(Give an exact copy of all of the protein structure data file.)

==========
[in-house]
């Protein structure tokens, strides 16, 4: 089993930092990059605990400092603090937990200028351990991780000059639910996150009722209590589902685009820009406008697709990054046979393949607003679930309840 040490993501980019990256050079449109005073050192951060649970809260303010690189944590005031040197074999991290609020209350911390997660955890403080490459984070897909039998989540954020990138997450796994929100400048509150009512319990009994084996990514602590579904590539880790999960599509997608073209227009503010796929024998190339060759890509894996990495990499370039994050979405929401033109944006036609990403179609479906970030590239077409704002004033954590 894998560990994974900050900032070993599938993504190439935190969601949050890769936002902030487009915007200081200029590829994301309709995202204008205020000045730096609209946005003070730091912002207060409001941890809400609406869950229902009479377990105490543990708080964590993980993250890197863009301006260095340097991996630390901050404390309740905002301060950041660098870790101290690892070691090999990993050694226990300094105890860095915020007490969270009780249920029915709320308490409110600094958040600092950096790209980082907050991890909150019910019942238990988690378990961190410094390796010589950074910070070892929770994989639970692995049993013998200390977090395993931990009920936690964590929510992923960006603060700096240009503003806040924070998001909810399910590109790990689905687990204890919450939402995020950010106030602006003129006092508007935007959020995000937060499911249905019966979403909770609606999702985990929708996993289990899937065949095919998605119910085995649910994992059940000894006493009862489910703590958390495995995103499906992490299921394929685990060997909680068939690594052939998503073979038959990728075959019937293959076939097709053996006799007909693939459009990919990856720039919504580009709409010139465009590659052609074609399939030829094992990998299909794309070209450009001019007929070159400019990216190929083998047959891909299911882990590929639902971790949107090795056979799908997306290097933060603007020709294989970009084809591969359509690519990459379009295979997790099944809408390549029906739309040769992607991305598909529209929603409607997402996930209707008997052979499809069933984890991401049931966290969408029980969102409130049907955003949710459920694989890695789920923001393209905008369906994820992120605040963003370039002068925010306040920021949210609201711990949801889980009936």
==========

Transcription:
[in-house]
């Protein structure tokens, strides 16, 4: 089993930092990059605990400092603090937990200028351990991780000059639910996150009722209590589902685009820009406008697709990054046979393949607003679930309840 040490993501980019990256050079449109005073050192951060649970809260303010690189944590005031040197074999991290609020209350911390997660955890403080490459984070897909039998989540954020990138997450796994929100400048509150009512319990009994084996990514602590579904590539880790999960599509997608073209227009503010796929024998190339060759890509894996990495990499370039994050979405929401033109944006036609990403179609479906970030590239077409704002004033954590 894998560990994974900050900032070993599938993504190439935190969601949050890769936002902030487009915007200081200029590829994301309709995202204008205020000045730096609209946005003070730091912002207060409001941890809400609406869950229902009479377990105490543990708080964590993980993250890197863009301006260095340097991996630390901050404390309740905002301060950041660098870790101290690892070691090999990993050694226990300094105890860095915020007490969270009780249920029915709320308490409110600094958040600092950096790209980082907050991890909150019910019942238990988690378990961190410094390796010589950074910070070892929770994989639970692995049993013998200390977090395993931990009920936690964590929510992923960006603060700096240009503003806040924070998001909810399910590109790990689905687990204890919450939402995020950010106030602006003129006092508007935007959020995000937060499911249905019966979403909770609606999702985990929708996993289990899937065949095919998605119910085995649910994992059940000894006493009862489910703590958390495995995103499906992490299921394929685990060997909680068939690594052939998503073979038959990728075959019937293959076939097709053996006799007909693939459009990919990856720039919504580009709409010139465009590659052609074609399939030829094992990998299909794309070209450009001019007929070159400019990216190929083998047959891909299911882990590929639902971790949107090795056979799908997306290097933060603007020709294989970009084809591969359509690519990459379009295979997790099944809408390549029906739309040769992607991305598909529209929603409607997402996930209707008997052979499809069933984890991401049931966290969408029980969102409130049907955003949710459920694989890695789920923001393209905008369906994820992120605040963003370039002068925010306040920021949210609201711990949801889980009936």